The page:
“You have the right to an attorney” is a common phrase most everyone has heard. But what is the significance of this phrase? And how far does this right extend? An individual, in criminal proceedings, always has the right to an attorney. This right is protected by the Sixth Amendment of the United States Constitution. The importance of this right is that it ensures the defendant is not subject to unfair coercion on the part of the state or government. As such, police officers are required to “advise” individuals of their right to an attorney in certain situations. One such situation is when you are in police custody and the police ask for your consent to search your home or vehicle. In those scenarios, an individual can consent to such a search, but the police must advise the individual of his or her right to an attorney before such consent can be considered “valid.” This blog explores a new limit on this right, so you can better understand your rights if you are involved in a criminal investigation.
As this introduction suggests--and just like everything else in life--there are limits or exceptions to this rule. And the Indiana Supreme Court just clarified one such limit. In Dycus v. State, the Indiana Supreme Court ruled that a drug recognition exam (DRE) is not the type of search that requires a defendant’s advisement of the right to counsel for an individual’s consent to be considered valid and subsequent evidence used against him/her1. Specifically, in Dycus, the Defendant was pulled over by a police officer, and during the stop, the officer smelled marijuana coming from the defendant’s breath. The Defendant admitted to smoking marijuana about an hour before the stop. The Officer asked the Defendant if she would submit to a DRE, and the Defendant consented. The results came back positive and the Defendant was subsequently charged with Operating a Vehicle While Intoxicated.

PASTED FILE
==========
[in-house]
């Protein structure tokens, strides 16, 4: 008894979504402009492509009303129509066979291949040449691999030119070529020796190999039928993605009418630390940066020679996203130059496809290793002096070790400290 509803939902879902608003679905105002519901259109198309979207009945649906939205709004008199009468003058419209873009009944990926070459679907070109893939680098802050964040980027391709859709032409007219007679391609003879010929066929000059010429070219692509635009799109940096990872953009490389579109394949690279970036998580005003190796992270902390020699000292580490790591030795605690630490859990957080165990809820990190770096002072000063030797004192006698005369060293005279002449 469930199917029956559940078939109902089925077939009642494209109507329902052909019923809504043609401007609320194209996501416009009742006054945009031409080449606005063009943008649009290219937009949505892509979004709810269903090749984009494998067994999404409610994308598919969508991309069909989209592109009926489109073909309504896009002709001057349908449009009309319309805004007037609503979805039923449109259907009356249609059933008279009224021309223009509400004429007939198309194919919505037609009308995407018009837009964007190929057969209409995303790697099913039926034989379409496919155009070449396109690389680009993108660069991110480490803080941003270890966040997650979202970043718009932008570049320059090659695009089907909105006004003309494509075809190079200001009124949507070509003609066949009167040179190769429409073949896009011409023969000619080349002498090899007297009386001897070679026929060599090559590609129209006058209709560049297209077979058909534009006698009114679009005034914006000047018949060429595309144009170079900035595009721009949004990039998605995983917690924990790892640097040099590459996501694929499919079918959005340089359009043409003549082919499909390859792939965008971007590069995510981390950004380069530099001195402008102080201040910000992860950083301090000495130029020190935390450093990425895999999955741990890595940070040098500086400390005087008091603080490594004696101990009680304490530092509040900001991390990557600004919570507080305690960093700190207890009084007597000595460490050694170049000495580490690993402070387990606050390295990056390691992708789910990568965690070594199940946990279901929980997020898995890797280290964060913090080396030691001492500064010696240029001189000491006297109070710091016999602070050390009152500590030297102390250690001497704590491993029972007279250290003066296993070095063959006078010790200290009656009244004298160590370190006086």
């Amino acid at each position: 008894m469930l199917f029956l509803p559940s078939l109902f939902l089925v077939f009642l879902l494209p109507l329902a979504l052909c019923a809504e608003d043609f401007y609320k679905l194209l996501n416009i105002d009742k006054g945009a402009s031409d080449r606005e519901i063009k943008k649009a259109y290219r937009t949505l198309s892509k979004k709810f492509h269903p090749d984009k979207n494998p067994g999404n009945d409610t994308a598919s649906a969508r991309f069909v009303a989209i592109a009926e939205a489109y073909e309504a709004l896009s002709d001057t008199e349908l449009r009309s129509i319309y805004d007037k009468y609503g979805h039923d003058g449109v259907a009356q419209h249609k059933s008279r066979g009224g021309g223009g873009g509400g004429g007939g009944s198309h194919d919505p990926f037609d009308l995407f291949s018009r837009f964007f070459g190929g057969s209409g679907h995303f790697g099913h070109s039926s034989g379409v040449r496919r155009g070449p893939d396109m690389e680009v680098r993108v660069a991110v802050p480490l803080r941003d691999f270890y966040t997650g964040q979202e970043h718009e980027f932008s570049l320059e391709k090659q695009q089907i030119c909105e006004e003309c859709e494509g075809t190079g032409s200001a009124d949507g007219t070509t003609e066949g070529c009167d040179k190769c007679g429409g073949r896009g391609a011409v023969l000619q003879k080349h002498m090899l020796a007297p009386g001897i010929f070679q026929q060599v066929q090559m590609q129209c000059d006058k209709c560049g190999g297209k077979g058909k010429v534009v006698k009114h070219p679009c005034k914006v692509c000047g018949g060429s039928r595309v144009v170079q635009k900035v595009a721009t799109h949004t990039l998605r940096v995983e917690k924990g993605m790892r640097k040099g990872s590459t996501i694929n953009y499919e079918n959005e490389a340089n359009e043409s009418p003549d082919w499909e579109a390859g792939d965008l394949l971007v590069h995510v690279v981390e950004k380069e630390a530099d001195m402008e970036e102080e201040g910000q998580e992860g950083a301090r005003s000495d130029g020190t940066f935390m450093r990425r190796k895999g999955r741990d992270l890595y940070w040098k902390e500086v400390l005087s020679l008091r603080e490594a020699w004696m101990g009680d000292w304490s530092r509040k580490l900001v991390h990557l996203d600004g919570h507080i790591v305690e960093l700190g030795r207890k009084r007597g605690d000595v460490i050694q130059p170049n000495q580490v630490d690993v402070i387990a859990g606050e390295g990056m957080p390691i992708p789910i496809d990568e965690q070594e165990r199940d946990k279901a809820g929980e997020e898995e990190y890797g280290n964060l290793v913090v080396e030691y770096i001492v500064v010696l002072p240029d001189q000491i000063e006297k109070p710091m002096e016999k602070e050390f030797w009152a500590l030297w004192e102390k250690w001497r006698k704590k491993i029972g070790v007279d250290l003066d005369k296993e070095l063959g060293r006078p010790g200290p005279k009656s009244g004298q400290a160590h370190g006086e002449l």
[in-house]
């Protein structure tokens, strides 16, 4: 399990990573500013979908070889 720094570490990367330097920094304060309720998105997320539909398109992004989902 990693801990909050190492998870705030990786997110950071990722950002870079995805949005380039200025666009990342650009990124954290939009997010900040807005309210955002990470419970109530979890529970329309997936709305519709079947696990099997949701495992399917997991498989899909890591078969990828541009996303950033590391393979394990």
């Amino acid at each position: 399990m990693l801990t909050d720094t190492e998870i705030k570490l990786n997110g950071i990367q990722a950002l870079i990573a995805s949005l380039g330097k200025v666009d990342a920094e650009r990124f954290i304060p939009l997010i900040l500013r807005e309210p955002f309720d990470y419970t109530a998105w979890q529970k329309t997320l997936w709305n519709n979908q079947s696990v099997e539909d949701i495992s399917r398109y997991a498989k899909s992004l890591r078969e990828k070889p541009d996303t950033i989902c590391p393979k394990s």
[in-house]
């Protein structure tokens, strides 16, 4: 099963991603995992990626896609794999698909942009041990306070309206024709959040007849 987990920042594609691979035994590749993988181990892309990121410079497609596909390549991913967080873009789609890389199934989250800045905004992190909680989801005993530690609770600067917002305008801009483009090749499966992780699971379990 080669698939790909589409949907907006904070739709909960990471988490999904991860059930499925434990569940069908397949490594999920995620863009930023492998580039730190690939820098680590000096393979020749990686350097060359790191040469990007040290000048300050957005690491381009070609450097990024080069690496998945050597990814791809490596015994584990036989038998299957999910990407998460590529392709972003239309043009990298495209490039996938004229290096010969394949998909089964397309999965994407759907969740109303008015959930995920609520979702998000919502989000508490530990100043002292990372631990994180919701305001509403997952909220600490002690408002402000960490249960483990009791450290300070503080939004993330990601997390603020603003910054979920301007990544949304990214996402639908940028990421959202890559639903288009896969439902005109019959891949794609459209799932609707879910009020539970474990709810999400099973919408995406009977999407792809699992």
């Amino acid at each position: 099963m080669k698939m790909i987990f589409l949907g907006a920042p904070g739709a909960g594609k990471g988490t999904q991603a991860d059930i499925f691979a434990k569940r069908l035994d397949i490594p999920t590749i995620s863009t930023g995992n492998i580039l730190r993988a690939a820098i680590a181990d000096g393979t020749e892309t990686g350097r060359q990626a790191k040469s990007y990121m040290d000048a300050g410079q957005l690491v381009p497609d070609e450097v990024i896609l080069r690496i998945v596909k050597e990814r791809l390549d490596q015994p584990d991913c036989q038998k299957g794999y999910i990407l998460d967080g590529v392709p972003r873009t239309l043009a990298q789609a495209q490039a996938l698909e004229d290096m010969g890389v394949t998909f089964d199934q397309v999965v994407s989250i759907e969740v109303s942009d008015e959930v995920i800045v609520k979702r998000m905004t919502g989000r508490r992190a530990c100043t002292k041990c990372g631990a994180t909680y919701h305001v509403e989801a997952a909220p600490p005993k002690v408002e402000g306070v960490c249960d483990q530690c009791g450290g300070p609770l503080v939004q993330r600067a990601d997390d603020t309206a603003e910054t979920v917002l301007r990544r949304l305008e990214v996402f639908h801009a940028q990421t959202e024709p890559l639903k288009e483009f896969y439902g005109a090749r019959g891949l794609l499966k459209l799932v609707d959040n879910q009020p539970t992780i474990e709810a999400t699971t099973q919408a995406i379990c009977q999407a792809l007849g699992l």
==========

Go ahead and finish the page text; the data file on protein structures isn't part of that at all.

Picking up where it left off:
The Defendant argued that the results of the DRE should be excluded and not used against her in this criminal prosecution because she was not advised of her right to counsel, and as such, her consent to the DRE was not valid. The Court of Appeals agreed with the Defendant and excluded the results of the DRE as improper. However, the Indiana Supreme Court reversed the decision of the Court of Appeals, finding that a separate advisement of rights was not necessary in this situation. The Supreme Court found that because the DRE was not likely to uncover new criminal evidence, and instead, simply confirm what the Defendant already admitted to (e.g., smoking marijuana), an advisement of right to counsel was not necessary.
This area of law is extremely technical, and you need to understand its complexities to know to not make admissions and obtain counsel. An individual who is unaware of their rights may waive them (admitting to smoking pot before the stop) without even knowing - leading to a negative result for you. The importance of understanding the status of developments in the law is the key to avoiding criminal liability, as well as being an engaged citizen in our participatory system of government. This blog post on a key new case was written by attorneys at Ciyou & Dixon, P.C. who handle criminal defense cases and appeals of criminal convictions throughout the state. Having criminal defense counsel current on the latest developments in law provides you with the best criminal defense. This blog is written for educational purposes only. It is not intended as legal advice or a solicitation for services. It is an advertisement.